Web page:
Spiced Red Cabbage Slaw

Spiced Red Cabbage Slaw

One of the lasting horrors of my youth is white cabbage drenched in poor quality mayonnaise. In other words, good ol’ fashioned coleslaw is to me the stuff of nightmares. I don’t know what it is about mayonnaise, but it brings out the ill-making sulphurous nature of cabbage and tends to spoil it, particularly after a short amount of time has elapsed. This Spiced Red Cabbage Slaw recipe is different; it’s crunchy, flavoursome and light – the perfect vegan accompaniment to delights like falafel, or chickpea burgers.

Slaw ought always to be simple, crunchy and full of a variety of textures. For instance, slaw is a great opportunity to make use of that lonely bag of small seeds at the very back of your well-stocked pantry. Linseeds and sesame seeds function particularly well in this capacity, though sunflower kernels would also perform admirably.

Spiced Red Cabbage Slaw

The most important thing to remember when making your slaw is to chop all the ingredients very finely. It’s important to remember that no one wants to chew their way through half a pound of red cabbage – take your time and slice the vegetables into 1-2mm chunks. If you have a mandolin (the kitchen utensil, not the instrument) then use that – it’ll make perfect spiced red cabbage slaw, assuming you don’t lop off a digit or two (seriously, be careful).

Do you have any favourite slaw recipes? Perhaps you’re a fan of mayonnaise drenched white cabbage that tastes like the rough end of an active volcano? I’m always open to ideas!

Spiced Red Cabbage Slaw

Serves 4-6

Ingredients:

  • 1 very small red cabbage, finely sliced
  • ½ a red onion, finely sliced
  • 2 carrots, grated
  • 2 tbsp linseeds
  • 2 tsp whole cumin seeds
  • 1 tsp hot chili flakes
  • Juice of half a lemon
  • 2 tbsp olive oil
  • 2 tbsp fresh herbs (mint, coriander)
  • Salt and pepper to taste

Method:

  1. Prepare all your ingredients and mix thoroughly in a large bowl. Serve as a side dish, tossing the slaw each time.

Spiced Red Cabbage Slaw

Cost: Red cabbage is so cheap – the specimen I used in this slaw set me back a mere 35p! Since the remaining ingredients are also relatively inexpensive, the entire confection should set you back no more than 70p!

  • 0

    Overall Score

  • Reader Rating: 0 Votes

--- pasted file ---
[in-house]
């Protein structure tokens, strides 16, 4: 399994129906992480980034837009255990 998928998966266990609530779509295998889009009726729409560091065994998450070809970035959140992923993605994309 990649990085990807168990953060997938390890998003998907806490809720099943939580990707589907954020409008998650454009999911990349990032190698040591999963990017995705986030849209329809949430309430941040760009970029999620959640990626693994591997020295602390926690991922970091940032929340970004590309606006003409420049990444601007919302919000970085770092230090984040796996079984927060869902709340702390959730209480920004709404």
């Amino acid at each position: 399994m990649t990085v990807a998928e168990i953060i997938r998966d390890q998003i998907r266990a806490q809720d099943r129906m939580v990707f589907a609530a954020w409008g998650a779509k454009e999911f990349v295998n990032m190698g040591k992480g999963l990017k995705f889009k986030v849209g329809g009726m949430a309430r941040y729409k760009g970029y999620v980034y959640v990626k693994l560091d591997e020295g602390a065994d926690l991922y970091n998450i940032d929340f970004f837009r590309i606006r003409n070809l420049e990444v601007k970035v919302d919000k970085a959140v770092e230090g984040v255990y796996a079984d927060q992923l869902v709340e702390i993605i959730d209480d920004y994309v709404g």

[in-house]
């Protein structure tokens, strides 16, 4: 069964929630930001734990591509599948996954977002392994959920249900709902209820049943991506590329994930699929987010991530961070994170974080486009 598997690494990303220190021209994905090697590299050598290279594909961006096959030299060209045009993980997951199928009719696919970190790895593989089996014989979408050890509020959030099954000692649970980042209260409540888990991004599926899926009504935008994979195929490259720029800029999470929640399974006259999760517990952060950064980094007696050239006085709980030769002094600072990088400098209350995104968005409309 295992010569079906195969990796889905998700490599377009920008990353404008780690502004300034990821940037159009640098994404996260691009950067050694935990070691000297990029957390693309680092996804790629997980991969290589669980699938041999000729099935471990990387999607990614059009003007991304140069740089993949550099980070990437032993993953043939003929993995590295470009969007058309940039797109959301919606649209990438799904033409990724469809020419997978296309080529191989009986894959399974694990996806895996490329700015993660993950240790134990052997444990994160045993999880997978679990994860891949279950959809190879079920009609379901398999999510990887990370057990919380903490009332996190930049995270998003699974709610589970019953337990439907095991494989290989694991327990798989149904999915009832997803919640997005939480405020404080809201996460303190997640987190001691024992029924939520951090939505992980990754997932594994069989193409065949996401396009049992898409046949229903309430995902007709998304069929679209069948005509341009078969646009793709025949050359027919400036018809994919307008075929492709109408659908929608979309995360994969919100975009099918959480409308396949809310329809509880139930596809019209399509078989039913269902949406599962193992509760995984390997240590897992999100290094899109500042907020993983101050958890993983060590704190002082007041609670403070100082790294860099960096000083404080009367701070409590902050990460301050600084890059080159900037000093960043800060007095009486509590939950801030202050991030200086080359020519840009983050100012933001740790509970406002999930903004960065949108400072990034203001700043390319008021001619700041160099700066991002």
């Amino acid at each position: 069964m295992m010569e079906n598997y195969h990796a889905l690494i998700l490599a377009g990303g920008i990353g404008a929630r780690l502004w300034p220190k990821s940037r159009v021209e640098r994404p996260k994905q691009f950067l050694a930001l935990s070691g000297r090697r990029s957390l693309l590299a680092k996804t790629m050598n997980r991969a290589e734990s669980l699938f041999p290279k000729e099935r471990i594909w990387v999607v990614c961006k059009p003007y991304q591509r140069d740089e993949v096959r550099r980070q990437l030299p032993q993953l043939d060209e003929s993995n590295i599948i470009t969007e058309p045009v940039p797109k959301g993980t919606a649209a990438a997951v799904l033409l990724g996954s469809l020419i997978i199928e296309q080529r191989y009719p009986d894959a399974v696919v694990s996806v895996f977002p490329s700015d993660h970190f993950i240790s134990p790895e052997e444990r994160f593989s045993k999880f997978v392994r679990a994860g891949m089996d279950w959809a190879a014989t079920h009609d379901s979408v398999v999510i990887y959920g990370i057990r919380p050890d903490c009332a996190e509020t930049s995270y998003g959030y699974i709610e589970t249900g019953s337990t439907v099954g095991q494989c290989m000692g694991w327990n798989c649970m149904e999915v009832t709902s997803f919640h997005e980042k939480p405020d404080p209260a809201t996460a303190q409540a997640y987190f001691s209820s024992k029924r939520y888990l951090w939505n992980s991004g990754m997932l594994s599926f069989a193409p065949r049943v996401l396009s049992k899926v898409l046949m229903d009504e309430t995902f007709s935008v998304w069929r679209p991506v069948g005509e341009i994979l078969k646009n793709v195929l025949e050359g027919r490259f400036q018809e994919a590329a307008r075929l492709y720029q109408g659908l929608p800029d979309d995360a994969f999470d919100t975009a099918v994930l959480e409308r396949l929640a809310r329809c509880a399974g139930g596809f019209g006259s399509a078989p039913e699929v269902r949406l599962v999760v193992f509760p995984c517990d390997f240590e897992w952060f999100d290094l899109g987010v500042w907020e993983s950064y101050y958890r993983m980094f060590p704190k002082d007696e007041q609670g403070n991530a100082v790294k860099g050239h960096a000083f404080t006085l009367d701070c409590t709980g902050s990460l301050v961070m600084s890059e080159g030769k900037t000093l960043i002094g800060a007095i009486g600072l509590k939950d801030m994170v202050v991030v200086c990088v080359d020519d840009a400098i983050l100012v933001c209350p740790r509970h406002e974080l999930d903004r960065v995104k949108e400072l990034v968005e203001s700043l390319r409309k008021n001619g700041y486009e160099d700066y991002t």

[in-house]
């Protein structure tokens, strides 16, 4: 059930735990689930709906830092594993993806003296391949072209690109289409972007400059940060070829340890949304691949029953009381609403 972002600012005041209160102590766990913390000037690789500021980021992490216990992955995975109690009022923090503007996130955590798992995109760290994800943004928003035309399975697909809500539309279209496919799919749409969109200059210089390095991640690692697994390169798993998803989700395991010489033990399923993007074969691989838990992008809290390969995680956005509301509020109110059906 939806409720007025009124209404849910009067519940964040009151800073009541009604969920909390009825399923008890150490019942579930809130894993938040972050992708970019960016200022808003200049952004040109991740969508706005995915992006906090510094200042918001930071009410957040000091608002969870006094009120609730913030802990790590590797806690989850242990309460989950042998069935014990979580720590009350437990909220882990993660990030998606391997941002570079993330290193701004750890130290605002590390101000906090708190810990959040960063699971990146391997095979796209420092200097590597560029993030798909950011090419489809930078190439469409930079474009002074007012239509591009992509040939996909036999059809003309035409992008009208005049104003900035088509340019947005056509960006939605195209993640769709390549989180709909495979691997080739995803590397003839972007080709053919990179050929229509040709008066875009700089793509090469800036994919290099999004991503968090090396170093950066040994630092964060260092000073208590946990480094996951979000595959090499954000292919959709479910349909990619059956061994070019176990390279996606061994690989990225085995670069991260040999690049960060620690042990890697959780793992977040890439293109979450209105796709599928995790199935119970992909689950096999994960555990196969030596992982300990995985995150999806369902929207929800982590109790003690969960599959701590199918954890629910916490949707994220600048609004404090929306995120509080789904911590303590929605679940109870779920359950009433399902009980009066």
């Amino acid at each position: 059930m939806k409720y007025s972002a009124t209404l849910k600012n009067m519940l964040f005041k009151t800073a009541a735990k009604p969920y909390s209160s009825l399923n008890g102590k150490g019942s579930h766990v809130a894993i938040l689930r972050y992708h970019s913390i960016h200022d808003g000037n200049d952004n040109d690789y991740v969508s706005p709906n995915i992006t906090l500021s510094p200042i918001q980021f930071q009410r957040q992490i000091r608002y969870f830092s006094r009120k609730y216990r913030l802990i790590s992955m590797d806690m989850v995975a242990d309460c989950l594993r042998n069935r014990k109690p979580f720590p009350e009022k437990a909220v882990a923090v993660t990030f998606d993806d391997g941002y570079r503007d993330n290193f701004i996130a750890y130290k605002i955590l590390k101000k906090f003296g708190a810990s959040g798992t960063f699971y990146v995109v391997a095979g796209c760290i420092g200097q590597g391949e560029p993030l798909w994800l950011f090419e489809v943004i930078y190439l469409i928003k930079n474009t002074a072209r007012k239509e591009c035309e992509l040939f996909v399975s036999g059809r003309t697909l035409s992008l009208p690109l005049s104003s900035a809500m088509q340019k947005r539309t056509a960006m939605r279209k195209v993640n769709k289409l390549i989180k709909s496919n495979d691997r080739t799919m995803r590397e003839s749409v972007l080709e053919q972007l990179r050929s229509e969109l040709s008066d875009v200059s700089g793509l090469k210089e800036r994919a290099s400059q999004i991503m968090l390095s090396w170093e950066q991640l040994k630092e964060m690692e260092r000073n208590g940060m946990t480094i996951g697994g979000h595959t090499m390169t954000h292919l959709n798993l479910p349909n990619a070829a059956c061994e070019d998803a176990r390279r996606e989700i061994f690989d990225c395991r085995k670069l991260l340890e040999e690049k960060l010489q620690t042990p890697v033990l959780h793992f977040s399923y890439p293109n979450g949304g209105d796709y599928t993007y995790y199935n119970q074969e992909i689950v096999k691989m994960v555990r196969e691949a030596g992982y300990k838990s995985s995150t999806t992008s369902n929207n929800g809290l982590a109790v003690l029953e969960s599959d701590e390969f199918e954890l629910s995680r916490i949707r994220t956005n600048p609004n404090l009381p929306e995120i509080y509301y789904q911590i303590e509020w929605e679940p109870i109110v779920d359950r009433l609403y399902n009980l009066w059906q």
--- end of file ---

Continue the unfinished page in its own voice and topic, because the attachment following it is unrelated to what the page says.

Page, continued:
You May Also Like

46 comments on “Spiced Red Cabbage Slaw

  1. Frenchfoodfool
    June 30, 2013 at 8:06 pm

    Excellent approach to cabbage, thanks for that!
    I slightly disagree with the coleslaw bashing, if I may. It CAN be nice but it all depends on a couple of things: The cabbage has to be shredded meticulously; it has to be salted (and softened) for a quite a while before being used; the mayonnaise has to be home-made and excellent and perfectly seasoned; the coleslaw – that’s where I fully agree with you – has to be eaten right away (and may not be allowed to sit around in the fridge for half a week).

  2. countrywoodsmoke
    June 30, 2013 at 8:11 pm

    Wonderful recipe Nick, love the colours, a good slaw is almost always in my fridge over the summer is a family staple.
    Cheers
    Marcus

  3. Celia @ Fig Jam and Lime Cordial
    June 30, 2013 at 10:39 pm

    Delicious! Love a slaw, and also love the mayo version, providing the mayonnaise is homemade. Mandolines are the work of the devil, I can’t tell you how many times I’ve injured myself on one! But they’re almost essential to get the fine even cut…

    • frugalfeeding
      July 8, 2013 at 8:20 pm

      Yes – I accept that home made mayo is acceptable!

  4. cookinginsens
    July 1, 2013 at 7:27 am

    Very pretty photo. I like coleslaw with mayonnaise but I also make one like yours with vinegar instead of lemon. I’ll try the lemon next time :)

  5. chef mimi
    July 1, 2013 at 4:10 pm

    Absolutely beautiful.

  6. leftoverrecipes
    July 1, 2013 at 4:11 pm

    Beautiful! Just the thing I need for the next BBQ at my place :)

  7. Anissa "Li'l Bit" Mathias
    July 1, 2013 at 4:42 pm

    Looks yummy!

  8. Viviane@Taste-Buds
    July 1, 2013 at 10:50 pm

    This looks so much better than a regular slaw, I can think of a million crudités to add to it: radishes and carrots to name a few, I’d eat it as a standalone salad.

  9. Viviane@Taste-Buds
    July 1, 2013 at 10:52 pm

    Oops I missed the carrots in the recipe lol

  10. baconbiscuit212
    July 2, 2013 at 3:54 am

    This looks really terrific, Nick! I think the addition of the seeds is genius. Linseeds? I wonder if that is what we call flaxseeds . . .

  11. Korena in the Kitchen
    July 2, 2013 at 5:04 am

    I worked at the deli in a grocery store when I was in high school, and it put me off coleslaw for years because it was made with this thick, gloppy, glue-like dressing that came in a giant tub. Yech. I’ve since come around and I do actually like creamy coleslaw, but yours looks really tasty!

  12. my sleepy kitchen
    July 2, 2013 at 11:16 am

    I’m totally with you on the mayo-free slaw; I didn’t like “coleslaw” until a couple years ago when I realized it doesn’t always have to be bathed in mayonnaise. I love it with a little yogurt and sunflower seeds mixed in as well, but I’ll have to try adding cumin seeds in to my next batch – sounds great!